Square (NYSE:SQ) reported better than expected revenue and earnings for Q1 on May 6. For the first time, its Cash App gross profits exceeded Seller profits. This has significant implications for Square’s future profitability. And it also means that SQ stock is too cheap.
I estimate the stock should trade at least 16% higher from current prices. SQ stock currently trades at $215.18, putting its target value now at $250.13.
Square’ Stellar Earnings
In the quarter ending March, gross profits from the Cash App, its consumer payments business, grew 171% year-over-year (YoY) to $495 million. Not including Bitcoin (CCC:BTC-USD) sales, its revenue grew 139% to $529 million for the quarter, and its gross profit was $425 million.
By comparison, Seller side gross profits (i.e., from its merchant payment business) grew just 32% YoY. This gross profit came in at $468 million, which is less than the Cash App gross profits of $495 million.
This was the first time that Cash App gross profits were higher than the Seller side profits. Last month I predicted that this would happen. I also argued that Square stock is worth $333, based on a comparison with PayPal (NASDAQ:PYPL).
Analysts were also excited by company earnings. Mark Palmer of BTIG wrote that Cash App’s growth was driven by its Cash card. He said that it “has the greatest scale of any product offered in the app’s ecosystem and reached more than 10M monthly active users during March.”
What does this really mean? Square makes money charging transaction fees on its gross payment volume (GMV). The GMV for the quarter ending March was $33.138 billion, up 28.7% YoY from $25.743 billion last year.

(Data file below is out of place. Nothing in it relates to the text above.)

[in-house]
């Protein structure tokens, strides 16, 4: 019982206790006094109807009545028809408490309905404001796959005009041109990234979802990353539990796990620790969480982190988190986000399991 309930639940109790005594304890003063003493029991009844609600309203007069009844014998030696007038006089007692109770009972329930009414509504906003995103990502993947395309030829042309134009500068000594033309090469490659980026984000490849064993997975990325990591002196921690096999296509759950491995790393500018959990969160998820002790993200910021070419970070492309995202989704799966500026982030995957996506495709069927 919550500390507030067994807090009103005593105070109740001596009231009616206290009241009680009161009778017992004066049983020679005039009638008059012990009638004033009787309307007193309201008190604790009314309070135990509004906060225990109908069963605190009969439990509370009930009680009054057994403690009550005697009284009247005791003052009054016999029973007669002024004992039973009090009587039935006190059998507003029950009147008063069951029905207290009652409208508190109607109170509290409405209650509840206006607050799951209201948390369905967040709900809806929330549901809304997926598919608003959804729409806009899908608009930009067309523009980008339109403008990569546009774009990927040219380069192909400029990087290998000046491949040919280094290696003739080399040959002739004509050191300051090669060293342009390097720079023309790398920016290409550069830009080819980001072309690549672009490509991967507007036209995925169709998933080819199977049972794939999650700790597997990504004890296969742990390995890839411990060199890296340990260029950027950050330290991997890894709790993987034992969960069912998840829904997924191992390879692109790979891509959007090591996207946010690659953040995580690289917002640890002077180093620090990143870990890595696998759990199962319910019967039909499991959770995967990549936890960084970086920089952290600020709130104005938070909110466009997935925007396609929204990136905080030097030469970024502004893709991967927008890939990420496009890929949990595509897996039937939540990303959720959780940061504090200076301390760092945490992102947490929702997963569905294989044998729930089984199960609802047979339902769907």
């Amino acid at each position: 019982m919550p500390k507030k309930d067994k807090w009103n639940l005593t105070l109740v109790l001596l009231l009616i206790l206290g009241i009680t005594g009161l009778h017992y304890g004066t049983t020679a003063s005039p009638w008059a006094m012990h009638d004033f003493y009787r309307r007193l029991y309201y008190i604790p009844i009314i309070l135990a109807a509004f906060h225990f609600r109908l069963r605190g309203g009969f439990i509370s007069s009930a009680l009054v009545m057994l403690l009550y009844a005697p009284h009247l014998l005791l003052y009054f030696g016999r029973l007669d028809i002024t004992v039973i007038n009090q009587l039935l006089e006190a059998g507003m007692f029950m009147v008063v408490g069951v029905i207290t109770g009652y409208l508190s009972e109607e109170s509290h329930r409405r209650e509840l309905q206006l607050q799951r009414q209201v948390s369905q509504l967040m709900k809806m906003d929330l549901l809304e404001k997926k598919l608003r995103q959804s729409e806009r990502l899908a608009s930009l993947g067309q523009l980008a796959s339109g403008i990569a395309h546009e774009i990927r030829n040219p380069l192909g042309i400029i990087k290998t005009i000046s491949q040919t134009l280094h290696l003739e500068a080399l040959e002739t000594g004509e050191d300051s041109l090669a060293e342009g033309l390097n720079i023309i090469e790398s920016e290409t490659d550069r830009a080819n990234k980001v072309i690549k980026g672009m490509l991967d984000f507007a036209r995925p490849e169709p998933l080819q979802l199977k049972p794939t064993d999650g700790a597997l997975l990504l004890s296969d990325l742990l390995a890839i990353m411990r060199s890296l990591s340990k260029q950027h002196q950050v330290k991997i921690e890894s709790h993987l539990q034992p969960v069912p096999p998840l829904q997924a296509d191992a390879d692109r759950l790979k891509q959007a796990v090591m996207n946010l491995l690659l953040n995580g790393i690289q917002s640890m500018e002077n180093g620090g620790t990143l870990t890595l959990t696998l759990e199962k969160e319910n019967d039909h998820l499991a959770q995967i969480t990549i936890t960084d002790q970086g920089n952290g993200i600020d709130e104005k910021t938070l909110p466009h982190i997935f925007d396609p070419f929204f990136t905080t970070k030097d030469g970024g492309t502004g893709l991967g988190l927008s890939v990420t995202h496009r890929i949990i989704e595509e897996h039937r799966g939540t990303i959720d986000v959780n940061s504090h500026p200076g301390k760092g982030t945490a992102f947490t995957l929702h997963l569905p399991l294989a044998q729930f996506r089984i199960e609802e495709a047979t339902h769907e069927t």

But more importantly, the revenue from its GPV grew from $1.381 billion to $5.057 billion. This implies that its take rate (i.e., revenue divided by GPV) grew from 5.36% to 15.26%. Most of this gain came from Bitcoin transactions via Cash App.
This higher take rate also led to significantly higher profits. For example, EBITDA (earnings before interest, taxes, depreciation and amortization) grew 78.95% from $538.5 million to $963.5 million.
Where This Leaves SQ Stock
As I wrote last month, Square stock trades for a significantly lower price-to-sales ratio than PayPal. The discrepancy has only widened since.
For example, last month I wrote that PayPal traded at 9.45 times its 2022 sales, whereas SQ stock was at 6.22 times. Now, the multiples have widened. For example, Seeking Alpha reports that PayPal’s 2022 P/S ratio is at 9.86 times, but Square is at 4.29 times P/S.
The reason is simple. Analysts have dramatically increased their estimates for 2022 sales at Square. Last month the estimate was for $16.93 billion (see my article), but now they believe 2022 sales will hit $22.66 billion.
Using PayPal’s P/S multiple and applying it to SQ stock’s 2022 revenue, the result is $214.137 billion. That represents a potential gain of nearly 120% in SQ stock.
Using a Lower Multiple
But not so fast. PayPal’s revenue is forecast to grow twice as fast as Square’s. Its 2022 revenue will be 21.39% higher at $31.33 billion over 2021 forecast revenue. By contrast, analysts estimate that Square’s 2022 revenue at $22.66 billion will be just 11% higher than its 2021 sales. That means that Square will have about 51% of the growth rate of PayPal (i.e., 11% / 21.39% = 51%).
So, if we use 51% of PayPal’s 9.86 P/S multiple and apply it to Square’s 2022 sale, we get a value of $114 billion (i.e., $9.86 x $22.66 billion = $113.84 billion). This implies that SQ stock should trade 16.24% above its market value of $97.93 billion today.
That puts the price target for SQ stock at $250.13 per share (i.e., $215.18 x 1.1624 = $250.13). This is a conservative estimate of its value right now and still represents a very good ROI for most investors. As its revenue grows and starts to approach the PayPal growth rate, expect to see SQ stock’s target value increase as well.
On the date of publication, Mark R. Hake held a long position in Square and Bitcoin but no other security mentioned in this article. The opinions expressed in this article are those of the writer, subject to the InvestorPlace.com Publishing Guidelines.